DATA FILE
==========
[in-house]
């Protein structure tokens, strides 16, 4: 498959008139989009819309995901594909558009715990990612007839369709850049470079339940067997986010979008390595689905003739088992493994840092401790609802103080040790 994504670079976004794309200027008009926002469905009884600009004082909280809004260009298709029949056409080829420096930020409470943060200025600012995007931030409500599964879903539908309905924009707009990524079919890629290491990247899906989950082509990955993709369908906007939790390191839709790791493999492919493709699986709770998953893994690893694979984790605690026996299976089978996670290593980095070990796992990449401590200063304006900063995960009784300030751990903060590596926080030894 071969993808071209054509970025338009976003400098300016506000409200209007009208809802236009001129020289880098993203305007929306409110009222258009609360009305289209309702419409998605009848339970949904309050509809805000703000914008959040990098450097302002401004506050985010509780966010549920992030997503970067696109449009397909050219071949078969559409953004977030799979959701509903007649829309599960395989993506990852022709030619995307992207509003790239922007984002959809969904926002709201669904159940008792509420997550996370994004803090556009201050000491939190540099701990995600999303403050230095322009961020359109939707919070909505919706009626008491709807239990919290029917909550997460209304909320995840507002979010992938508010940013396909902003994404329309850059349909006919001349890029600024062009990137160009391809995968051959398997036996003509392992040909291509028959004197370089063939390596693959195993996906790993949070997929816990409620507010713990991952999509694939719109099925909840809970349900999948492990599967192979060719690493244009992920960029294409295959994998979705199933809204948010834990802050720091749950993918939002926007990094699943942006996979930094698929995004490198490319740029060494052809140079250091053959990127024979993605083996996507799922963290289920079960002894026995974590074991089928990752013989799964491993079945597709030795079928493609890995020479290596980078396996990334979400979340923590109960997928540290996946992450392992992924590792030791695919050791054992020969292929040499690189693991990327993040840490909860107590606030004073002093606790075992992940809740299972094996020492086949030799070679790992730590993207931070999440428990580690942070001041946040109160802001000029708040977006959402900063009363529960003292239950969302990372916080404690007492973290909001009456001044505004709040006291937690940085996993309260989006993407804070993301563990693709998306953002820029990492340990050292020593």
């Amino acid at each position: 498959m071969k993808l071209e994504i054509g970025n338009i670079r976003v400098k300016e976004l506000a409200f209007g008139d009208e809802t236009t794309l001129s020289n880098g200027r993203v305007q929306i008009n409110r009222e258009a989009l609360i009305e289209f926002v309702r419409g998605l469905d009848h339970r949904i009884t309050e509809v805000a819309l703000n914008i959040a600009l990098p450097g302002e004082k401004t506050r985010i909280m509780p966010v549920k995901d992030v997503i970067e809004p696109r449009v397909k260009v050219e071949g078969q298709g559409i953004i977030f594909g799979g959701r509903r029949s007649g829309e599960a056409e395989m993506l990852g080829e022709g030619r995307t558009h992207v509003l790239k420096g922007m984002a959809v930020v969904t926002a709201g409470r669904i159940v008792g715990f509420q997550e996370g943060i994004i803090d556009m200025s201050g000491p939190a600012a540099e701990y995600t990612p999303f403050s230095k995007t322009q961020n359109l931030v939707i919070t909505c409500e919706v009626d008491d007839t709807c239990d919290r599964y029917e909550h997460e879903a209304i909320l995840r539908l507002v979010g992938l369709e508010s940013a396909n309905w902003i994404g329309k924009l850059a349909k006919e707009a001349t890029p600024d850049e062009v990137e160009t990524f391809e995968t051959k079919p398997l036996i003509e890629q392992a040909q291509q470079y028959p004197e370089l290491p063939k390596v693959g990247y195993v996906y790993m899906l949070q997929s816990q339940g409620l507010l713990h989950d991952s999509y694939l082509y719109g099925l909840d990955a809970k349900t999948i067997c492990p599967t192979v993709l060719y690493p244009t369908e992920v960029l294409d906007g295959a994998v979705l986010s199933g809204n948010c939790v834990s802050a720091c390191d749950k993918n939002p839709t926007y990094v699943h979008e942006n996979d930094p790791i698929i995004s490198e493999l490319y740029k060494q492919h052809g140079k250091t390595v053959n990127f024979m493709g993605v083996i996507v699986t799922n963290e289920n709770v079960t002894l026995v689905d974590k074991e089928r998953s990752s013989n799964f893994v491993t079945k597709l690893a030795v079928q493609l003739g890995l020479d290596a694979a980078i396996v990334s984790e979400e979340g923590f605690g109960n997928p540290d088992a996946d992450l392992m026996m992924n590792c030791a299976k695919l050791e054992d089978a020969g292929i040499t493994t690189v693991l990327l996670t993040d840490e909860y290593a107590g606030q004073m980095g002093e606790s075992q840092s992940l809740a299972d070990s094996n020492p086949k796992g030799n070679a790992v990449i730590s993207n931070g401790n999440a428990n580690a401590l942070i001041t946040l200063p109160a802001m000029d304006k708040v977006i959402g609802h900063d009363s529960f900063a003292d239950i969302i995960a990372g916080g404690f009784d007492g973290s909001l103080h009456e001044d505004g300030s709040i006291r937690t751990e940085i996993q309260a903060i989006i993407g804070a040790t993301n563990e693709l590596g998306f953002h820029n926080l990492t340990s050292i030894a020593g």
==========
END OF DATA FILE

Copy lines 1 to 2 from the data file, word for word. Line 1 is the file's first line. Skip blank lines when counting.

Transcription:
[in-house]
């Protein structure tokens, strides 16, 4: 498959008139989009819309995901594909558009715990990612007839369709850049470079339940067997986010979008390595689905003739088992493994840092401790609802103080040790 994504670079976004794309200027008009926002469905009884600009004082909280809004260009298709029949056409080829420096930020409470943060200025600012995007931030409500599964879903539908309905924009707009990524079919890629290491990247899906989950082509990955993709369908906007939790390191839709790791493999492919493709699986709770998953893994690893694979984790605690026996299976089978996670290593980095070990796992990449401590200063304006900063995960009784300030751990903060590596926080030894 071969993808071209054509970025338009976003400098300016506000409200209007009208809802236009001129020289880098993203305007929306409110009222258009609360009305289209309702419409998605009848339970949904309050509809805000703000914008959040990098450097302002401004506050985010509780966010549920992030997503970067696109449009397909050219071949078969559409953004977030799979959701509903007649829309599960395989993506990852022709030619995307992207509003790239922007984002959809969904926002709201669904159940008792509420997550996370994004803090556009201050000491939190540099701990995600999303403050230095322009961020359109939707919070909505919706009626008491709807239990919290029917909550997460209304909320995840507002979010992938508010940013396909902003994404329309850059349909006919001349890029600024062009990137160009391809995968051959398997036996003509392992040909291509028959004197370089063939390596693959195993996906790993949070997929816990409620507010713990991952999509694939719109099925909840809970349900999948492990599967192979060719690493244009992920960029294409295959994998979705199933809204948010834990802050720091749950993918939002926007990094699943942006996979930094698929995004490198490319740029060494052809140079250091053959990127024979993605083996996507799922963290289920079960002894026995974590074991089928990752013989799964491993079945597709030795079928493609890995020479290596980078396996990334979400979340923590109960997928540290996946992450392992992924590792030791695919050791054992020969292929040499690189693991990327993040840490909860107590606030004073002093606790075992992940809740299972094996020492086949030799070679790992730590993207931070999440428990580690942070001041946040109160802001000029708040977006959402900063009363529960003292239950969302990372916080404690007492973290909001009456001044505004709040006291937690940085996993309260989006993407804070993301563990693709998306953002820029990492340990050292020593």